Today in 2004, Mary Elizabeth Donaldson attended a pre-wedding theater gala in Copenhagen. The glittering event was held the night before her wedding to Crown Prince Frederik, and the future crown princess wore one of the family’s most important suites of royal jewelry for the occasion.
Mary, who met her prince during the 2000 Olympic Games in Sydney, arrived at the Royal Theatre in Copenhagen with Frederik on May 13, 2004, for the pre-wedding gala. In a nod to Mary’s Australian heritage, musical artists from Australia performed alongside Danish acts at the concert. One memorable moment featured Australian ballerina Margaret Illmann paired with Danish dancer Mads Blangstrup for the famous balcony scene from the ballet Romeo and Juliet. Another meaningful act from the show was the Bridal Waltz from the Danish ballet Et Folkesagn, performed with costumes and scenery designed by Mary’s new mother-in-law, Queen Margrethe II of Denmark.
For the gala, Mary wore a dramatic red gown by Danish fashion designer Uffe Frank, who also designed the wedding gown she wore the following day. Frank reportedly took inspiration from one of Queen Ingrid’s gowns for the striking red dress, which features a short train. Mary has occasionally reworn this gown in the years since, notably appearing in it for a gala in honor of Queen Margrethe’s 70th birthday in 2010.
The light blue sash of the Order of the Elephant was draped across Mary’s red dress, with the star of the order pinned at her waist. The Order of the Elephant is the highest-ranking order of chivalry in Denmark. You’ll note the distinctive elephant badge, worn on the left hip, on Mary’s sash in the photograph above. The honor dates back to the sixteenth and seventeenth centuries, and it is generally bestowed today on members of the Danish royal family, as well as visiting foreign heads of state and senior members of foreign royal families. Crown Princess Mary was officially appointed by Queen Margrethe as a member of the order on May 9, 2004, just before the royal wedding festivities began. She appeared in the order’s insignia in public for the first time at a gala dinner held on May 11, 2004, at Christiansborg Palace.
At that May 11 gala dinner, Mary had also debuted the most important suite of jewelry in her new royal collection: the Danish Ruby Parure, which dates to the early 1800s. She wore the rubies in public for a second time at this gala. The set of diamond and ruby jewels was purchased by Jean-Baptiste Bernadotte, one of Napoleon’s marshals, for his wife, Désirée Clary. Désirée (who had once been engaged to marry Napoleon) wore the set at Napoleon and Josephine’s imperial coronation at the Cathedral of Notre Dame in Paris on December 2, 1804. She walked behind Empress Josephine in the grand imperial procession, carrying the new empress’s veil and handkerchief on a pillow.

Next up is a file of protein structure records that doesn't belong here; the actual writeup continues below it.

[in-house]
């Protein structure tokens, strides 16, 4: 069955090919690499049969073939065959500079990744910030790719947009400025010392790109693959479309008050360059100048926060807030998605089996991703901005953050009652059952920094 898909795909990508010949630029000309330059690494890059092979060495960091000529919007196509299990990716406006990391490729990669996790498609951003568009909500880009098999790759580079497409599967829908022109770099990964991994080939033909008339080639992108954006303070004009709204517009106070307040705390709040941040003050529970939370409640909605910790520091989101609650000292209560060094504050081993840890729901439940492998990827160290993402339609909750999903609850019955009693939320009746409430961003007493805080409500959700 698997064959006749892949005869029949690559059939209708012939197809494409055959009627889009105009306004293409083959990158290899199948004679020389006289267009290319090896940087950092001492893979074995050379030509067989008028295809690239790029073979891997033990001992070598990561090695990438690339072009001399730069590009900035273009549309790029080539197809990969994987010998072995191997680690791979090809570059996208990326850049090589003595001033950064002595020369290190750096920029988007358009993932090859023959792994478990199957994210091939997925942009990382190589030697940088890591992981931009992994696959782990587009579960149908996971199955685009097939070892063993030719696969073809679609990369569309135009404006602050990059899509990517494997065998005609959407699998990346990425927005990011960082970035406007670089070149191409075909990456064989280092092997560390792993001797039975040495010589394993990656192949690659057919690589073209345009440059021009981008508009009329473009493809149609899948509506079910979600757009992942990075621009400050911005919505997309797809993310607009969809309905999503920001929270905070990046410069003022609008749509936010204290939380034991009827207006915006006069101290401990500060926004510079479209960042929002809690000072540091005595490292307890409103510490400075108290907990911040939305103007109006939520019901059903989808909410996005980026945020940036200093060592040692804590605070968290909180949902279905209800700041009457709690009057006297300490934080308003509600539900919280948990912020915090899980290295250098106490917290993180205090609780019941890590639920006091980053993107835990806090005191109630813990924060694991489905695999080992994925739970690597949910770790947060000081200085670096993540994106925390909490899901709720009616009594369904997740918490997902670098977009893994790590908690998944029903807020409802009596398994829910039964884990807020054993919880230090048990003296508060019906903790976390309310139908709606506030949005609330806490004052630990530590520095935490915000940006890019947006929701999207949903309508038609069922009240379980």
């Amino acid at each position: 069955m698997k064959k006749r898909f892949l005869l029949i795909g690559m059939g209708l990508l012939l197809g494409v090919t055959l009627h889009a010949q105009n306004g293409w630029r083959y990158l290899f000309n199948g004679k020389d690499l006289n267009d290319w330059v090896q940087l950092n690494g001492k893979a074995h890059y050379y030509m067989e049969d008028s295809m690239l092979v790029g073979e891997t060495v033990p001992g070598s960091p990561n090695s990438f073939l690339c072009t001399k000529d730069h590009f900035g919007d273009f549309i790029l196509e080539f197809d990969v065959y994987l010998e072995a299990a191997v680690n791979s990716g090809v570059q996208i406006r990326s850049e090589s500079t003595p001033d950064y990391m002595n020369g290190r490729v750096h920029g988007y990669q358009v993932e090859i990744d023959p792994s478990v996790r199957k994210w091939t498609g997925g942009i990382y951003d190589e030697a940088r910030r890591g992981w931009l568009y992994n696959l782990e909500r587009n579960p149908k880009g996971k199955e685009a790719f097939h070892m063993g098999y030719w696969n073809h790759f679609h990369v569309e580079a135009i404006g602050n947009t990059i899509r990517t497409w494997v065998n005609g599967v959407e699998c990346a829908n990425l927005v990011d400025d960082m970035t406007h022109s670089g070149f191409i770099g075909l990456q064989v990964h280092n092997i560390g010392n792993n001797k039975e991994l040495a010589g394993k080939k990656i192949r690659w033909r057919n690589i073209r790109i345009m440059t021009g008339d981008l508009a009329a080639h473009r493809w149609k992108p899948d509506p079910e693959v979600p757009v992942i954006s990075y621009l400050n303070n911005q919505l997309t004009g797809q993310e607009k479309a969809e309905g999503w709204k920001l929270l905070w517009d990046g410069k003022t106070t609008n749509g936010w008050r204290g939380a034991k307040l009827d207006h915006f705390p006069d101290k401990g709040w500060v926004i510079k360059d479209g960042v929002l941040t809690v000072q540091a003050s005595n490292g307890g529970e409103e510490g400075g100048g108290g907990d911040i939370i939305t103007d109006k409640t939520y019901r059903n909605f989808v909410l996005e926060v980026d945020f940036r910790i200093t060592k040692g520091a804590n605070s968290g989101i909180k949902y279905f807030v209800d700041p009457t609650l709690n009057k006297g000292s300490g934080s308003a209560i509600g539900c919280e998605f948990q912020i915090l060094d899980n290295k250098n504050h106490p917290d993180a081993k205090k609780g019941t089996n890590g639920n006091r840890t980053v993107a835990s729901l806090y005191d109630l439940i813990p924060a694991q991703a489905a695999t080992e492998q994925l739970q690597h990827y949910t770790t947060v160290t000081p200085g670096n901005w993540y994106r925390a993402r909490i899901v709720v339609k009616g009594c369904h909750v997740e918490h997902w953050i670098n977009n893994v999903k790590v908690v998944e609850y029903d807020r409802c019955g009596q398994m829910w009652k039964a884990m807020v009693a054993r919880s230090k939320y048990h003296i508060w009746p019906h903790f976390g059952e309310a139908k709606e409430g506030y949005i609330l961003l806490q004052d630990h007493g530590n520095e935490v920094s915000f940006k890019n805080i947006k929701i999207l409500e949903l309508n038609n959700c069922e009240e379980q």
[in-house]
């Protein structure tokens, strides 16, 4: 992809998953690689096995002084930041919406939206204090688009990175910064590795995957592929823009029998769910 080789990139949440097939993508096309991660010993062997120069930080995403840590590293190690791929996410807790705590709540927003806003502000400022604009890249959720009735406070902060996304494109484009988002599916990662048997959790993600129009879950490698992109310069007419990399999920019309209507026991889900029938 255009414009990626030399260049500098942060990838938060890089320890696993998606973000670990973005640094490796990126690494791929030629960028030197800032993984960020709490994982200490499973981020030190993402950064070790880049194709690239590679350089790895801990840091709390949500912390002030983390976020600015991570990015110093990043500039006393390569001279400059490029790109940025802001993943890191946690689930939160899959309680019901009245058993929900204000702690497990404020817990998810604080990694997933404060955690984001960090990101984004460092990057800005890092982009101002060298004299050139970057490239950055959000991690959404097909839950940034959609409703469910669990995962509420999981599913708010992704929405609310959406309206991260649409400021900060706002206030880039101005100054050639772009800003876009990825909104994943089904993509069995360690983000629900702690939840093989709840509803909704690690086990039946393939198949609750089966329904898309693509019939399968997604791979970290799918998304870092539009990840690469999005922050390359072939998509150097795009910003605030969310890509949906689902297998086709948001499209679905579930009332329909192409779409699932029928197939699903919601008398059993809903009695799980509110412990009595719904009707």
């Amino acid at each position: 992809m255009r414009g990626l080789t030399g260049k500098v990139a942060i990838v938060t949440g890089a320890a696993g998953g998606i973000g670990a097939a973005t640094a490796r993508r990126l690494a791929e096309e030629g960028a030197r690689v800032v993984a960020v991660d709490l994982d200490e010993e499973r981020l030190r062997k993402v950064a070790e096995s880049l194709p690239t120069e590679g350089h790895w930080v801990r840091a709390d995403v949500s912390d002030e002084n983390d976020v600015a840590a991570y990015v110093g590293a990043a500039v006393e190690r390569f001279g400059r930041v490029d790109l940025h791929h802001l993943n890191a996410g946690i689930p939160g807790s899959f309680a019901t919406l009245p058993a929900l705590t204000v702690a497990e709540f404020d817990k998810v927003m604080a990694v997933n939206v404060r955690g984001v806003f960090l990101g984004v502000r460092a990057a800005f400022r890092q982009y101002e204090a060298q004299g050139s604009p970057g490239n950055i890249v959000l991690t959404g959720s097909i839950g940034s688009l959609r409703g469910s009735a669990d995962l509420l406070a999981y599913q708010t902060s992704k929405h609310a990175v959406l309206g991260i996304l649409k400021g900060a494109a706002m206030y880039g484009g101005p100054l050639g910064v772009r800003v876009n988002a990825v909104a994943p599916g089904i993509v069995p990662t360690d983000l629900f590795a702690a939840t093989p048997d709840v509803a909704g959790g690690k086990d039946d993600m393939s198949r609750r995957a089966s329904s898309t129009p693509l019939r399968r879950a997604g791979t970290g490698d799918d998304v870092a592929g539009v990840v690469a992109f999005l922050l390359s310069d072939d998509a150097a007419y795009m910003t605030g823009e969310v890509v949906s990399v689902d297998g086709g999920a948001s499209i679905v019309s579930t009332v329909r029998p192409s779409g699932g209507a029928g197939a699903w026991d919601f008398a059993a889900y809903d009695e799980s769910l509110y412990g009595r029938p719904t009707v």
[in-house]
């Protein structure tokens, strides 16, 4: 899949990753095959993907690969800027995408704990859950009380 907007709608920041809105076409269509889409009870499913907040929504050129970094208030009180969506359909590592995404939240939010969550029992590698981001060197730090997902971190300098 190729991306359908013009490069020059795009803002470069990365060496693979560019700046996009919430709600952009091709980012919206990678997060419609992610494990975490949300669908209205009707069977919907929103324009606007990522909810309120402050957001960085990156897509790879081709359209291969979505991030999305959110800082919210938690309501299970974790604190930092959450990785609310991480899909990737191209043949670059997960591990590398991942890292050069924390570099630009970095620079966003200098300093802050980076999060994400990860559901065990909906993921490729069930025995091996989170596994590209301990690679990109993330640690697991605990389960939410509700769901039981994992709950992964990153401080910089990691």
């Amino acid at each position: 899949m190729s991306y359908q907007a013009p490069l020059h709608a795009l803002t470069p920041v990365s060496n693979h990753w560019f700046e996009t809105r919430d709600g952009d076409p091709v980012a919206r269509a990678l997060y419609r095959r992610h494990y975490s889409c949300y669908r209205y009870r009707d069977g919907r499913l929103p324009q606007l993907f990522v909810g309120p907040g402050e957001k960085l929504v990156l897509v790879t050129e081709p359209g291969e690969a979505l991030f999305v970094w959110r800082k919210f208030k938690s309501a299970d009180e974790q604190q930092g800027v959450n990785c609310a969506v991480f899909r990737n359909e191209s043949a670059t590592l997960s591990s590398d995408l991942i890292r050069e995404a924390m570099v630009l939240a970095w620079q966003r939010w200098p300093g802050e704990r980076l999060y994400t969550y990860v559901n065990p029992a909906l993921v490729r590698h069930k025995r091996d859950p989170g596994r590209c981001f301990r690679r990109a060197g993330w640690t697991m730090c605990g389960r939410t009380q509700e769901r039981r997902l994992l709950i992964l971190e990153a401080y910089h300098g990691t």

Almost exactly 200 years later, Crown Princess Mary began wearing the rubies. The suite had become royal jewelry in 1810, when Bernadotte was elected heir to the throne of Sweden. (His descendants still reign in Stockholm today.) The jewels were passed through the generations, ultimately ending up with Princess Lovisa of Sweden, who married the future King Frederik VIII of Denmark in 1869. Lovisa’s grandmother, Queen Josefina of Sweden, gave her the rubies as a wedding present. Josefina specifically chose the set as her gift because the rubies and diamonds echoed the red and white colors of the Danish flag.
The rubies have remained in Denmark ever since. Subsequent Danish royal women have innovated with the set. Queen Alexandrine used the ruby and diamond hair ornaments from the suite to create a bandeau-style tiara. Queen Ingrid took that bandeau and had it expanded, making it into a large wreath tiara. On her death in 2000, Queen Ingrid bequeathed the ruby set to Crown Prince Frederik, asking him to present it to his future wife. Four years later, Crown Princess Mary fulfilled Ingrid’s wishes by wearing the rubies during her pre-wedding festivities, including this theater gala. In the years since, Mary has also made the set her own, adapting the size and shape of the tiara so that it better fits her head and making some of the other pieces more versatile as well.
For the May 13 gala, Mary wore nearly the entire ruby set, including the wreath tiara, the girandole earrings, and the necklace with its festoons and pendants. She used the large brooch from the suite, complete with its pendant, to secure the sash of the Order of the Elephant. She also wore the bangle bracelet from the parure on her left wrist.
Mary completed the look with two rings: her diamond and ruby engagement ring, worn on her left hand, and a slim gold band, worn on her right. Like the ruby set, Mary’s engagement ring was also designed to mimic Denmark’s national colors. All in all, the event was a very patriotic royal jewelry moment!